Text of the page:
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From: decoder (decoderown-hero.net)
Date: Sat Dec 25 2010 - 17:56:13 CST
On 12/25/2010 08:10 AM, BMF wrote:
> On Fri, Dec 24, 2010 at 5:08 PM, Dan Kaminsky <dandoxpara.com> wrote:
>> Don't we have hardware RNG in most motherboard chipsets nowadays?
> Do we? By what mechanism do they operate?
There are several external (USB/PCI) devices which operate either on
analogous effects (using for example a PLL) or even digital effects such
as circuit jitter. I've implemented this on an FPGA before using
repeated open/close of a short circuit that contains several inverters.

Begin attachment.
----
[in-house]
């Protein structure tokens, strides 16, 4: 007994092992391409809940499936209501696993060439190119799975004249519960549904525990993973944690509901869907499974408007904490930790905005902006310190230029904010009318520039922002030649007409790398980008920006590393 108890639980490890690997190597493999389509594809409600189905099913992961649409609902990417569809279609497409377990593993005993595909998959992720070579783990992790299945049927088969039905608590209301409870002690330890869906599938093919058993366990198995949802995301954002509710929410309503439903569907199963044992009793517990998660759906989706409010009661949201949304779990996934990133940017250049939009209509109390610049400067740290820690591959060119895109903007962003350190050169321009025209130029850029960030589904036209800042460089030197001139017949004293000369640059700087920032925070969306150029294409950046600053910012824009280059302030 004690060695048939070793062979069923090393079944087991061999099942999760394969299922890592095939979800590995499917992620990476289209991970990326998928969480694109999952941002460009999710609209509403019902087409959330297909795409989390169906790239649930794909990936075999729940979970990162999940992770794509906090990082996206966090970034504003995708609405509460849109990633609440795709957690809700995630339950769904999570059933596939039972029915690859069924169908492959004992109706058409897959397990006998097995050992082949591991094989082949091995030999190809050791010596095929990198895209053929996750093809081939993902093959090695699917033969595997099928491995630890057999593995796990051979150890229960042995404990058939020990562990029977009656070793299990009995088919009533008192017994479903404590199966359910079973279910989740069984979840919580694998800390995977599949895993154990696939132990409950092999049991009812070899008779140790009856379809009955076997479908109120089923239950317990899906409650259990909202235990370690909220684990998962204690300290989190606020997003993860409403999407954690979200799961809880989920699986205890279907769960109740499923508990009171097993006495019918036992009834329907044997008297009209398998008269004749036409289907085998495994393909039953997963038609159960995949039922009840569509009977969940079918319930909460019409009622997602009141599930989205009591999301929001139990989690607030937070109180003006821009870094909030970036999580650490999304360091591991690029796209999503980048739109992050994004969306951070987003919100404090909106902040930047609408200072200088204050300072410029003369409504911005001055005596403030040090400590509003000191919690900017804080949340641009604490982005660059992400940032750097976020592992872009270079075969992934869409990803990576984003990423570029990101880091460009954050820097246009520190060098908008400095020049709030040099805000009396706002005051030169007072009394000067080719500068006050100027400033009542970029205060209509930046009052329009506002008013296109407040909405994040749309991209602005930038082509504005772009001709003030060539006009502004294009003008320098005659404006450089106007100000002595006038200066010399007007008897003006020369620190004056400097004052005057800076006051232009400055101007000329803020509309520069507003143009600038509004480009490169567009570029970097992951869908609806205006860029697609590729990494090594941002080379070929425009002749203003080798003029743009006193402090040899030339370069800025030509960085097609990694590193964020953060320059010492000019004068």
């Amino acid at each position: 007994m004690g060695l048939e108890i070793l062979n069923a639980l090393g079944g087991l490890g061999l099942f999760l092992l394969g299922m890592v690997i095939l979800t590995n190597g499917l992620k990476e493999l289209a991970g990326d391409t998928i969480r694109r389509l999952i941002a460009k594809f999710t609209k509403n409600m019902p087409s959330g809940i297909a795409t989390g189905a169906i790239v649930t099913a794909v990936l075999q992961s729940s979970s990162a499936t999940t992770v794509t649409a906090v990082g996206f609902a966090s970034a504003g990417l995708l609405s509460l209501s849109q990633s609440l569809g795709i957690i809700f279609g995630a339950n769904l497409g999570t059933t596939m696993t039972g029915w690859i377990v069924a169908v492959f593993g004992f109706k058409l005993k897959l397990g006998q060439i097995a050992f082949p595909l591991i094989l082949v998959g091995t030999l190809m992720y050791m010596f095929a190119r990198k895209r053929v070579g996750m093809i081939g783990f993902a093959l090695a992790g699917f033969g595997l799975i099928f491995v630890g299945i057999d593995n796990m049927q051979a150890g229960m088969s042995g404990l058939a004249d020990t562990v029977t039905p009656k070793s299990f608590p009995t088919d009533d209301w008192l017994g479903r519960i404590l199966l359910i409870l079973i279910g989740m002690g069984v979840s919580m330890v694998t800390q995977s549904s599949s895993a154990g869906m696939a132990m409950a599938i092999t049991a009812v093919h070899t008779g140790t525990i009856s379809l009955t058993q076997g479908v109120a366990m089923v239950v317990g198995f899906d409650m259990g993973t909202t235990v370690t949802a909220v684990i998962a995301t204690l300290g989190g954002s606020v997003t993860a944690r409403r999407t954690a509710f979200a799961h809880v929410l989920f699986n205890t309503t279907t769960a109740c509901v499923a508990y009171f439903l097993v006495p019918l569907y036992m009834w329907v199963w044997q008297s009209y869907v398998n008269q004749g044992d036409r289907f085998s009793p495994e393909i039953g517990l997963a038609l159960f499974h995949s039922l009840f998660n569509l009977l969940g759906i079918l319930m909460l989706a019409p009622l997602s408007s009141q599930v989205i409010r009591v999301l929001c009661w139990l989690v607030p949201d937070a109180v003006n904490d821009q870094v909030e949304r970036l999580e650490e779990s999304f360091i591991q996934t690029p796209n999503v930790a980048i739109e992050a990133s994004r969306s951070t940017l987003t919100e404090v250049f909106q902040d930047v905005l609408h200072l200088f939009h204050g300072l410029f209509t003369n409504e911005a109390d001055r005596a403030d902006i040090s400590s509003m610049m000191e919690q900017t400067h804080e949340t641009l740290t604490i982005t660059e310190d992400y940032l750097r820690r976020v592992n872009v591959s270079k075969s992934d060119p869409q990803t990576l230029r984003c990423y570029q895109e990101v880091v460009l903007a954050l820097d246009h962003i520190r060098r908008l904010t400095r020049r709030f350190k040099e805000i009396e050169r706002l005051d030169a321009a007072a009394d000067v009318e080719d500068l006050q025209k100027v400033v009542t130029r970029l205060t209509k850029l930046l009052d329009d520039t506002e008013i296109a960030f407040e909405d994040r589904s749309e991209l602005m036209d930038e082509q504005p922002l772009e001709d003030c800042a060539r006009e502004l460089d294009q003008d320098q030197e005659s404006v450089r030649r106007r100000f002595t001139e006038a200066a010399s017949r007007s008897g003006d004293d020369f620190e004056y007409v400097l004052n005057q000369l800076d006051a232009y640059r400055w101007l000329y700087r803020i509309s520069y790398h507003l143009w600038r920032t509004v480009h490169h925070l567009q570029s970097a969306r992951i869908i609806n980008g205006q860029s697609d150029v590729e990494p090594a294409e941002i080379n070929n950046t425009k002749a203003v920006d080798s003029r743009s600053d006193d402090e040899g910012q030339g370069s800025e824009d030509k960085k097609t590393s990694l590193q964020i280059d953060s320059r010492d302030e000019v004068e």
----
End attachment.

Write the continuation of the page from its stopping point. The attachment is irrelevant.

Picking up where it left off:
The result is based on the underlying logic blocks which contain jitter
due to the production process. There are several papers available on
that topic (search for "true hardware RNG FPGA" for example).
As for internal (on-board) RNGs, there is for example the TPM. If you
have a TPM on your mainboard, then you can use it as an RNG. The TPM
specification recommends using clock jitter and thermal noise in the
chip to seed a state machine that will perform the actual random number
generation through hashing/mixing (so it's not a direct source of
hardware randomness but rather a seeded PRNG).
To find out about the quality of such an RNG, one can collect a
sufficiently large sample and then run RNG tests on it, such as NIST's
tests (http://csrc.nist.gov/groups/ST/toolkit/rng/index.html) or
external tools like "dieharder"
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